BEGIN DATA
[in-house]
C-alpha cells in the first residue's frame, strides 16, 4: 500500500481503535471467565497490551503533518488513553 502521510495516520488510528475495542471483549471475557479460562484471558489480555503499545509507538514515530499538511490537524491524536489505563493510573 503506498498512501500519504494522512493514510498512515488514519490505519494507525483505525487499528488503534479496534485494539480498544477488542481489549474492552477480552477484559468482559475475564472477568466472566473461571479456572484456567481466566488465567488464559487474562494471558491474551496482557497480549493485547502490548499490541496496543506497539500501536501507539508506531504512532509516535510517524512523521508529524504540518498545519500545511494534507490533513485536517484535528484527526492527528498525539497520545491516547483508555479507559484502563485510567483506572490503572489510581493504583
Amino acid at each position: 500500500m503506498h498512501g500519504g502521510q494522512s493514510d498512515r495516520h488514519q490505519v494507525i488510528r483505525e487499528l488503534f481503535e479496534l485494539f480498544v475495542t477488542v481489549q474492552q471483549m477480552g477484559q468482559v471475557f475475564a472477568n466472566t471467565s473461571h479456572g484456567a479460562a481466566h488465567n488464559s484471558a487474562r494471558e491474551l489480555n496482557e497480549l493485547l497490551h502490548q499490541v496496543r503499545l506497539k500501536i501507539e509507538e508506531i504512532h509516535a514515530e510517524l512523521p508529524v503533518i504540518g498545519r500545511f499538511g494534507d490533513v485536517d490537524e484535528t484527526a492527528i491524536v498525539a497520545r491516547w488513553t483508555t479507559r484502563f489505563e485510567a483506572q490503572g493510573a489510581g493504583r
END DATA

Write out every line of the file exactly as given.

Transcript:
[in-house]
C-alpha cells in the first residue's frame, strides 16, 4: 500500500481503535471467565497490551503533518488513553 502521510495516520488510528475495542471483549471475557479460562484471558489480555503499545509507538514515530499538511490537524491524536489505563493510573 503506498498512501500519504494522512493514510498512515488514519490505519494507525483505525487499528488503534479496534485494539480498544477488542481489549474492552477480552477484559468482559475475564472477568466472566473461571479456572484456567481466566488465567488464559487474562494471558491474551496482557497480549493485547502490548499490541496496543506497539500501536501507539508506531504512532509516535510517524512523521508529524504540518498545519500545511494534507490533513485536517484535528484527526492527528498525539497520545491516547483508555479507559484502563485510567483506572490503572489510581493504583
Amino acid at each position: 500500500m503506498h498512501g500519504g502521510q494522512s493514510d498512515r495516520h488514519q490505519v494507525i488510528r483505525e487499528l488503534f481503535e479496534l485494539f480498544v475495542t477488542v481489549q474492552q471483549m477480552g477484559q468482559v471475557f475475564a472477568n466472566t471467565s473461571h479456572g484456567a479460562a481466566h488465567n488464559s484471558a487474562r494471558e491474551l489480555n496482557e497480549l493485547l497490551h502490548q499490541v496496543r503499545l506497539k500501536i501507539e509507538e508506531i504512532h509516535a514515530e510517524l512523521p508529524v503533518i504540518g498545519r500545511f499538511g494534507d490533513v485536517d490537524e484535528t484527526a492527528i491524536v498525539a497520545r491516547w488513553t483508555t479507559r484502563f489505563e485510567a483506572q490503572g493510573a489510581g493504583r